The Hammond tonewheel organ contains a series of toothed or lobed steel wheels, roughly two inches in diameter and called tonewheels. Associated with each tonewheel is a bar magnet, about half the size of a normal pencil. One end of the bar magnet is ground to a sharp edge, and it is close to this end that there is a coil of fine wire on each magnet in the instrument. The associated tonewheel rotates very close to the sharp edge of its bar magnet. As the teeth pass the magnet, they disturb the magnetic field that exists at the end of the magnet. There will be a disturbance each time a tooth passes the magnet.
By the above rule of electromagnetic induction, this periodic disturbance of the magnetic field must generate a voltage in the coil of wire. If, for example, a tonewheel rotates at a speed which causes four-hundred forty teeth to pass the tip of the magnet each second, then an alternating current voltage will be induced into the coil, and it will have a frequency of 440 Hertz, or Hz, which is the accepted term for cycles per second. Four hundred forty Hz is of course the pitch of A440, the standard to which all western musical instruments are tuned. As a tooth approaches a magnet, current induced in the coil flows in one direction. As the tooth recedes from the coil, current flow reverses until the next tooth approaches, whereupon the current reverse again to its original direction.
These next three pictures are actual photographs of the interior from a Hammond chorus generator of a model BC. I chose these pictures for three reasons. First, they accurately show the tonewheels, and their associated gearing and the main drive shaft. They also show the special double or two-layer tonewheels that were part of the chorus generator assembly. This article is about the organs that Ken Griffin played, and the BCV was one of those instruments. The Hammonds with chorus generators are rare these days, so where else would you ever get to see one of these interesting variants of Hammond's tonewheel technology? And lastly, I happen to have this chorus generator on a shelf so it's much easier for me to turn it over and photograph its internals that it would be to remove the main tone generator from my working Hammond, which would keep me from playing that instrument for a while, an absolutely intolerable situation for me!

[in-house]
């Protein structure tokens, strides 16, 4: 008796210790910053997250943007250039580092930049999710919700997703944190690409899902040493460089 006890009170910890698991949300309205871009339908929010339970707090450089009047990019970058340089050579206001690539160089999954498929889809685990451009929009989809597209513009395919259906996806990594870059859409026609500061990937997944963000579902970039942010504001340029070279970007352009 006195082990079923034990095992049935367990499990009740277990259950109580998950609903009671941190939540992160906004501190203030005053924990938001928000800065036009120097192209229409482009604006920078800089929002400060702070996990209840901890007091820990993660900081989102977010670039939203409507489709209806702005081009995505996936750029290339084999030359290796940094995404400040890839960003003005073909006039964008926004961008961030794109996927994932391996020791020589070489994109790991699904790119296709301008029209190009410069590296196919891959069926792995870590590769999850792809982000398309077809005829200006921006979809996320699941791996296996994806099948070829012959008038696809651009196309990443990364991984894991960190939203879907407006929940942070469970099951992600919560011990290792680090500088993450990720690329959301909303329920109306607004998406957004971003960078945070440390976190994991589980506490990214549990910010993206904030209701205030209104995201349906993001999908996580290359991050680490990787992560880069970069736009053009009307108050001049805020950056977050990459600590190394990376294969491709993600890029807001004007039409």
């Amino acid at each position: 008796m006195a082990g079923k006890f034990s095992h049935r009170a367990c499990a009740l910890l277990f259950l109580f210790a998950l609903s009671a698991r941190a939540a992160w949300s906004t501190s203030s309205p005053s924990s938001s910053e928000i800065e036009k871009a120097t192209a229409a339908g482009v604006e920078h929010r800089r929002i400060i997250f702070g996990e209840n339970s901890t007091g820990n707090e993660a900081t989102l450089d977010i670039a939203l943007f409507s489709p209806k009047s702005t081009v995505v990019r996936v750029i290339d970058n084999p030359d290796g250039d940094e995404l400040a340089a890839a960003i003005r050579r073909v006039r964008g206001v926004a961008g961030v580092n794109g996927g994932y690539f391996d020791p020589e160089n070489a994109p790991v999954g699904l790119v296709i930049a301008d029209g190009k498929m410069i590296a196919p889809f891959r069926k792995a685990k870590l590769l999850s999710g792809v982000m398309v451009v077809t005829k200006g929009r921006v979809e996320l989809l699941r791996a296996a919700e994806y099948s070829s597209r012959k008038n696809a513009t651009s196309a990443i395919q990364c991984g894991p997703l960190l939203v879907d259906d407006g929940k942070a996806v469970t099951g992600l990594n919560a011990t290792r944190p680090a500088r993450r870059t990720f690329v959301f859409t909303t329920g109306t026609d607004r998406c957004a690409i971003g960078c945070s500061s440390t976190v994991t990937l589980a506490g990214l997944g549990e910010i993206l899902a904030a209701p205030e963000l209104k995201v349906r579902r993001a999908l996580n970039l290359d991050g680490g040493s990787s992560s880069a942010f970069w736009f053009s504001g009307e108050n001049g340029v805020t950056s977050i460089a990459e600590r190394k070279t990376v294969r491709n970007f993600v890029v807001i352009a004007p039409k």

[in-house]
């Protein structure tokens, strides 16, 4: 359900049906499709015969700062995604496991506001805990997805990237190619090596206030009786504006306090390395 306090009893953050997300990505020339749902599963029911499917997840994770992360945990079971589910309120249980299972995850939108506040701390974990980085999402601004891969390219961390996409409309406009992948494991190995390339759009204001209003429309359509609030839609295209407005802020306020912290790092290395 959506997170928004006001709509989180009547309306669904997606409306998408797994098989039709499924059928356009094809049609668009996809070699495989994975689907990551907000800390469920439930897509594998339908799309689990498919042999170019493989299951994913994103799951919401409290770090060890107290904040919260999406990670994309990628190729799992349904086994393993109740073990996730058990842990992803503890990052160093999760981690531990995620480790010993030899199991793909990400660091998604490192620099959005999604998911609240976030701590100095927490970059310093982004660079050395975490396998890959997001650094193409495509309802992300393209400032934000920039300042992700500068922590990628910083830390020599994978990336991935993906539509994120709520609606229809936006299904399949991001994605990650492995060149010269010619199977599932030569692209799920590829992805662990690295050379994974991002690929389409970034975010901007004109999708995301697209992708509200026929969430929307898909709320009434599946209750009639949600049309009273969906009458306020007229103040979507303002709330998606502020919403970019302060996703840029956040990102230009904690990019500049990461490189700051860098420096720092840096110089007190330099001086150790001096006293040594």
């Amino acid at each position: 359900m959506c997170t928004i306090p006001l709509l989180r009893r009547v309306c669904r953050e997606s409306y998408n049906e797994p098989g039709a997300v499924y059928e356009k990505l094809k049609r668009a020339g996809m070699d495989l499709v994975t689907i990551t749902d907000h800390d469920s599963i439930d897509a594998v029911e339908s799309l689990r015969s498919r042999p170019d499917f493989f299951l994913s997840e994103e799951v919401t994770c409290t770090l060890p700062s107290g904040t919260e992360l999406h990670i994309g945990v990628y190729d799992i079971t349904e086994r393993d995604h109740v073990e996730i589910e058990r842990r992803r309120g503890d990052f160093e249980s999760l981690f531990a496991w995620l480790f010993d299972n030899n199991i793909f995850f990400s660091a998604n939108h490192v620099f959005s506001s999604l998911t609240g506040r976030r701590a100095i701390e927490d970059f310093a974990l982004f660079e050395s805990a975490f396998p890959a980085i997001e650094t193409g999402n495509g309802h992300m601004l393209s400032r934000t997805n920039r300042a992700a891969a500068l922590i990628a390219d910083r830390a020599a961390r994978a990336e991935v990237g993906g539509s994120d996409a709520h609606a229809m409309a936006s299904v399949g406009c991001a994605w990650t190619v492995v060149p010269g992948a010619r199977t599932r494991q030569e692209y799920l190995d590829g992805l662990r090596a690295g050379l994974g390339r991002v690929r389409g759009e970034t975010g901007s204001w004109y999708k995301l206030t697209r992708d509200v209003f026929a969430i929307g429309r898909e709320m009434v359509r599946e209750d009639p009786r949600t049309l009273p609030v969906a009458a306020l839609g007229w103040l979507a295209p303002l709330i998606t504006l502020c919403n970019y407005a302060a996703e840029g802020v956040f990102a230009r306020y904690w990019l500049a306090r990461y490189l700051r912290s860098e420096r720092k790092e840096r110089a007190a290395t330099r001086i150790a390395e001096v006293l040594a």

In these special two-ply tonewheel sets, there is one fewer tooth on one ply of the set than on the other. Thus, these double-ply tonewheel sets generate two pitches in the same coil, whose frequencies are very close, but obviously not exactly the same, which is a necessary condition for chorusing as we stated at the "basics" section that preceded the Wurlitzer portion of these articles.
The interior of the main tone generator assembly is very similar, with the only real exceptions being that all of its tonewheels are single ply, and that there are tonewheel sets on both sides of the main drive shaft. These pictures clearly illustrate the drive shaft, the flexible couplings between the sections of the main shaft, and also the unique spring couplings between the pairs of tonewheels and the bakelite gears. It is absolutely imperative that no extraneous gear tooth frequencies or vibrations should affect the smooth rotation of the tonewheels. Therefore, the brass driving gears of the main shaft mesh with the bakelite gears which then transmit the torque to the pairs of tonewheels via the two helical springs on each side.
The bakelite gears are not rigidly coupled to the tonewheels but float on the shafts which bear each pair of tonewheels. If you press gently on the edge of a pair of spinning tonewheels, they will stall, and their bakelite gear will spin freely between the two helical springs. These pictures also show the rod-like magnets and the coils of wire near the magnet tips. Each Hammond tonewheel and its associated magnet and coil constitutes a small AC generator. It is a true generator in that the mechanical energy of the wheel rotation is transformed to electrical energy. This of course is very different from the reed-capacitors of the Wurlitzer that modulate the externally-applied charging DC into an AC signal but do not actually produce any electric power.
In the typical Hammond of this type, the main line shaft turns at exactly 1200 revolutions per minute. Constant speed is absolutely vital for the instrument to be on correct pitch. The 60 Hz power that our utilities supply is extremely accurately controlled. This has been true ever since the large steam-turbine generator units were developed in the early 1900s and power distribution systems began to interconnect in so-called power grids. Utility-supplied power frequency is therefore accurate enough to be considered a constant or an accurate reference standard.